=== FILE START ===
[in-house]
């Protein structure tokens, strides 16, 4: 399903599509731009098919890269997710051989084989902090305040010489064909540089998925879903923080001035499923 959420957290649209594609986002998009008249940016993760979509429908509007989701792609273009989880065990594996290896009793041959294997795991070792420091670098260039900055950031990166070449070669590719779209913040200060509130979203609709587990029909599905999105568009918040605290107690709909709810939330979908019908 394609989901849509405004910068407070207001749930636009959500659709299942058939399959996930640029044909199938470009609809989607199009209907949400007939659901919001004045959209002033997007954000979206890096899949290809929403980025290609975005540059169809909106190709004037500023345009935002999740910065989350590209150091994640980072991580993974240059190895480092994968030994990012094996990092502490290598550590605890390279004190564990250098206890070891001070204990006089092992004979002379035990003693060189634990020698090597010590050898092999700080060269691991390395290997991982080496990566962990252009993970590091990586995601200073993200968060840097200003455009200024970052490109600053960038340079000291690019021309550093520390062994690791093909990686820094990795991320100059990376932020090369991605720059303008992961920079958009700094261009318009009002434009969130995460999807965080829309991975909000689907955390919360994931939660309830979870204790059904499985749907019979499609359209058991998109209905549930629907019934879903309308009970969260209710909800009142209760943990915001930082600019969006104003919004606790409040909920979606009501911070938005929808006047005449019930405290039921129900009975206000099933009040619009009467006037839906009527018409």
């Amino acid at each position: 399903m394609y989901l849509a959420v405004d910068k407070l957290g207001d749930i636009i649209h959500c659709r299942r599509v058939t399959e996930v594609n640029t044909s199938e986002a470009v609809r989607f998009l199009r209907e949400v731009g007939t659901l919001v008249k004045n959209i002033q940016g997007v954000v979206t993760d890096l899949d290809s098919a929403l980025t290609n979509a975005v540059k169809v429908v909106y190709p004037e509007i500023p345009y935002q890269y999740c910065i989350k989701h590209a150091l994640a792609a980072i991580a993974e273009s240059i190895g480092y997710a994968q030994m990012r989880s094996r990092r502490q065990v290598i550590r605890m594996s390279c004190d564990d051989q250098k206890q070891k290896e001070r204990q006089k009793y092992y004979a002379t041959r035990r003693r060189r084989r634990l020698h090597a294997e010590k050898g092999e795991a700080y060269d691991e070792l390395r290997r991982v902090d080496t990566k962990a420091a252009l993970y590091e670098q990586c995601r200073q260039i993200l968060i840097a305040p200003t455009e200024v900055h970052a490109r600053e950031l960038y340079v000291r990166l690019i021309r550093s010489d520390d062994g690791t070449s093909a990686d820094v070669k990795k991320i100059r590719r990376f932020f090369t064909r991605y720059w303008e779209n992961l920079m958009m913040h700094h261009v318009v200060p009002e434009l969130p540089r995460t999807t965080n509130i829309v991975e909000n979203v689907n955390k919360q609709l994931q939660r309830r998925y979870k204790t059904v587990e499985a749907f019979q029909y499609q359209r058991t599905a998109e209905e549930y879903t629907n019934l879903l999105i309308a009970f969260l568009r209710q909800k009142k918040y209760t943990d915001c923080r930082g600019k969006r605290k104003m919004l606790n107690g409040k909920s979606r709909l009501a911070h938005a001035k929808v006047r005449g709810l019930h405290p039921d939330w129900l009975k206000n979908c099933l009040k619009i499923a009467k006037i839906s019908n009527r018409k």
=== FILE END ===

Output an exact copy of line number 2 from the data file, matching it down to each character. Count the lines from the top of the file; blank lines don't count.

């Protein structure tokens, strides 16, 4: 399903599509731009098919890269997710051989084989902090305040010489064909540089998925879903923080001035499923 959420957290649209594609986002998009008249940016993760979509429908509007989701792609273009989880065990594996290896009793041959294997795991070792420091670098260039900055950031990166070449070669590719779209913040200060509130979203609709587990029909599905999105568009918040605290107690709909709810939330979908019908 394609989901849509405004910068407070207001749930636009959500659709299942058939399959996930640029044909199938470009609809989607199009209907949400007939659901919001004045959209002033997007954000979206890096899949290809929403980025290609975005540059169809909106190709004037500023345009935002999740910065989350590209150091994640980072991580993974240059190895480092994968030994990012094996990092502490290598550590605890390279004190564990250098206890070891001070204990006089092992004979002379035990003693060189634990020698090597010590050898092999700080060269691991390395290997991982080496990566962990252009993970590091990586995601200073993200968060840097200003455009200024970052490109600053960038340079000291690019021309550093520390062994690791093909990686820094990795991320100059990376932020090369991605720059303008992961920079958009700094261009318009009002434009969130995460999807965080829309991975909000689907955390919360994931939660309830979870204790059904499985749907019979499609359209058991998109209905549930629907019934879903309308009970969260209710909800009142209760943990915001930082600019969006104003919004606790409040909920979606009501911070938005929808006047005449019930405290039921129900009975206000099933009040619009009467006037839906009527018409």